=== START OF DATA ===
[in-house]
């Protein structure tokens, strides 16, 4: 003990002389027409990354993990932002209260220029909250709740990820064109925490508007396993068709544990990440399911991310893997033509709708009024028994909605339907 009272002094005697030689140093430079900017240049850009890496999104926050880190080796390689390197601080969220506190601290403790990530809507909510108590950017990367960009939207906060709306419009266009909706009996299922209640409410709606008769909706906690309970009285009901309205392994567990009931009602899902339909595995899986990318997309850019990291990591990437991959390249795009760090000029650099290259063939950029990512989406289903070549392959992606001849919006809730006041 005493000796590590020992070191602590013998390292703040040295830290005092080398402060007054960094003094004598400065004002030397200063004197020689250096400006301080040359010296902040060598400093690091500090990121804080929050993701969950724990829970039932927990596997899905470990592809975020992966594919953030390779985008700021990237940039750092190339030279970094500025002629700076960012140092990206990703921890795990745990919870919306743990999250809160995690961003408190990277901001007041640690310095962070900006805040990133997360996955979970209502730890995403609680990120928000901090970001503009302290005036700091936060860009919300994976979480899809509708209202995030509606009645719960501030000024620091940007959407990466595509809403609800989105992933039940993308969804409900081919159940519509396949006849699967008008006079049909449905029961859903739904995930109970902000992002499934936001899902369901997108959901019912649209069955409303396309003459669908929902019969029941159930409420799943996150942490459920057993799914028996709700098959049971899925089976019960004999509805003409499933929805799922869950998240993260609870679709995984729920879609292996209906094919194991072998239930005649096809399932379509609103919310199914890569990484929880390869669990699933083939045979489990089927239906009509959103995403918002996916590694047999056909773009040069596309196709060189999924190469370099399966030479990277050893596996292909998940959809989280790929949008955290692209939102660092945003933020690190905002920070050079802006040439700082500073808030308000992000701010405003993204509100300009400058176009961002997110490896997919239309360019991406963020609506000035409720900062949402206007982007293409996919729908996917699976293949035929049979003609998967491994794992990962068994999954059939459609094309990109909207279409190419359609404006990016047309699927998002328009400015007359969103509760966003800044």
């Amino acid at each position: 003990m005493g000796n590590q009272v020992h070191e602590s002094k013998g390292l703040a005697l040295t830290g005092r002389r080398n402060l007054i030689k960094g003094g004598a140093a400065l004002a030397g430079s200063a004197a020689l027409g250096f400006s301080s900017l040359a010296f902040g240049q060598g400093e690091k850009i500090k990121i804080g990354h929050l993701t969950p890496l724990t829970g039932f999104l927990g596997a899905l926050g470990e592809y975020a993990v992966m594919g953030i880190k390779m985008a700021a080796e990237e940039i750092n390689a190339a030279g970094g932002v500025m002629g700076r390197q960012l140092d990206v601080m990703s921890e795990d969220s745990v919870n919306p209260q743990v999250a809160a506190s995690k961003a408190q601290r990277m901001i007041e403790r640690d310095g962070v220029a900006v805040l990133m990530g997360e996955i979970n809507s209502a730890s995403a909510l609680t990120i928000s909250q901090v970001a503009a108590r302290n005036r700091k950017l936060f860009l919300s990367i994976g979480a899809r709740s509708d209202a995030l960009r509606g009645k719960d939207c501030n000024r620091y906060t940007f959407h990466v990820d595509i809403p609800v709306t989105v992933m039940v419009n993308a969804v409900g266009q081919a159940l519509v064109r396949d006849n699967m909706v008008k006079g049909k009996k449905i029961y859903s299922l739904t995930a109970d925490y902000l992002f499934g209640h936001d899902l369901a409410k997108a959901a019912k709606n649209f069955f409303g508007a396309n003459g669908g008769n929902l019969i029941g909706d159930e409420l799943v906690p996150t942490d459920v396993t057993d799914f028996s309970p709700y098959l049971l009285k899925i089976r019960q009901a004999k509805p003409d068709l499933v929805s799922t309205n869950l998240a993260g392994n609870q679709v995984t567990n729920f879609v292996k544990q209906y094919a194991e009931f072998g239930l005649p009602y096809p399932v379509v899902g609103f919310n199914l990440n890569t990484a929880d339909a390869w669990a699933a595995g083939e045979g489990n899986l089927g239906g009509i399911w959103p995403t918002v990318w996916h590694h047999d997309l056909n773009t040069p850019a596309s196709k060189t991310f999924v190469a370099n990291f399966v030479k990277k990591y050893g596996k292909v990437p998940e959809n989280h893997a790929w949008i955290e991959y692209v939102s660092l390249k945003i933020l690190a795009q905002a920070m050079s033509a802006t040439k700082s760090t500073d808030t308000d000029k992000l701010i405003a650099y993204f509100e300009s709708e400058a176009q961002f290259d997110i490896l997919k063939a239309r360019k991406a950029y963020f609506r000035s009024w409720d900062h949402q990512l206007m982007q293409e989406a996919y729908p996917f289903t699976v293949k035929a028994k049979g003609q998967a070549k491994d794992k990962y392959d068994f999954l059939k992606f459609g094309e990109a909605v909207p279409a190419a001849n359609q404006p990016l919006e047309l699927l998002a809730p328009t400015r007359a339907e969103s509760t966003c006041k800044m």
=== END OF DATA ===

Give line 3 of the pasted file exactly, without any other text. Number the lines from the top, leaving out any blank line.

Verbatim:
């Amino acid at each position: 003990m005493g000796n590590q009272v020992h070191e602590s002094k013998g390292l703040a005697l040295t830290g005092r002389r080398n402060l007054i030689k960094g003094g004598a140093a400065l004002a030397g430079s200063a004197a020689l027409g250096f400006s301080s900017l040359a010296f902040g240049q060598g400093e690091k850009i500090k990121i804080g990354h929050l993701t969950p890496l724990t829970g039932f999104l927990g596997a899905l926050g470990e592809y975020a993990v992966m594919g953030i880190k390779m985008a700021a080796e990237e940039i750092n390689a190339a030279g970094g932002v500025m002629g700076r390197q960012l140092d990206v601080m990703s921890e795990d969220s745990v919870n919306p209260q743990v999250a809160a506190s995690k961003a408190q601290r990277m901001i007041e403790r640690d310095g962070v220029a900006v805040l990133m990530g997360e996955i979970n809507s209502a730890s995403a909510l609680t990120i928000s909250q901090v970001a503009a108590r302290n005036r700091k950017l936060f860009l919300s990367i994976g979480a899809r709740s509708d209202a995030l960009r509606g009645k719960d939207c501030n000024r620091y906060t940007f959407h990466v990820d595509i809403p609800v709306t989105v992933m039940v419009n993308a969804v409900g266009q081919a159940l519509v064109r396949d006849n699967m909706v008008k006079g049909k009996k449905i029961y859903s299922l739904t995930a109970d925490y902000l992002f499934g209640h936001d899902l369901a409410k997108a959901a019912k709606n649209f069955f409303g508007a396309n003459g669908g008769n929902l019969i029941g909706d159930e409420l799943v906690p996150t942490d459920v396993t057993d799914f028996s309970p709700y098959l049971l009285k899925i089976r019960q009901a004999k509805p003409d068709l499933v929805s799922t309205n869950l998240a993260g392994n609870q679709v995984t567990n729920f879609v292996k544990q209906y094919a194991e009931f072998g239930l005649p009602y096809p399932v379509v899902g609103f919310n199914l990440n890569t990484a929880d339909a390869w669990a699933a595995g083939e045979g489990n899986l089927g239906g009509i399911w959103p995403t918002v990318w996916h590694h047999d997309l056909n773009t040069p850019a596309s196709k060189t991310f999924v190469a370099n990291f399966v030479k990277k990591y050893g596996k292909v990437p998940e959809n989280h893997a790929w949008i955290e991959y692209v939102s660092l390249k945003i933020l690190a795009q905002a920070m050079s033509a802006t040439k700082s760090t500073d808030t308000d000029k992000l701010i405003a650099y993204f509100e300009s709708e400058a176009q961002f290259d997110i490896l997919k063939a239309r360019k991406a950029y963020f609506r000035s009024w409720d900062h949402q990512l206007m982007q293409e989406a996919y729908p996917f289903t699976v293949k035929a028994k049979g003609q998967a070549k491994d794992k990962y392959d068994f999954l059939k992606f459609g094309e990109a909605v909207p279409a190419a001849n359609q404006p990016l919006e047309l699927l998002a809730p328009t400015r007359a339907e969103s509760t966003c006041k800044m």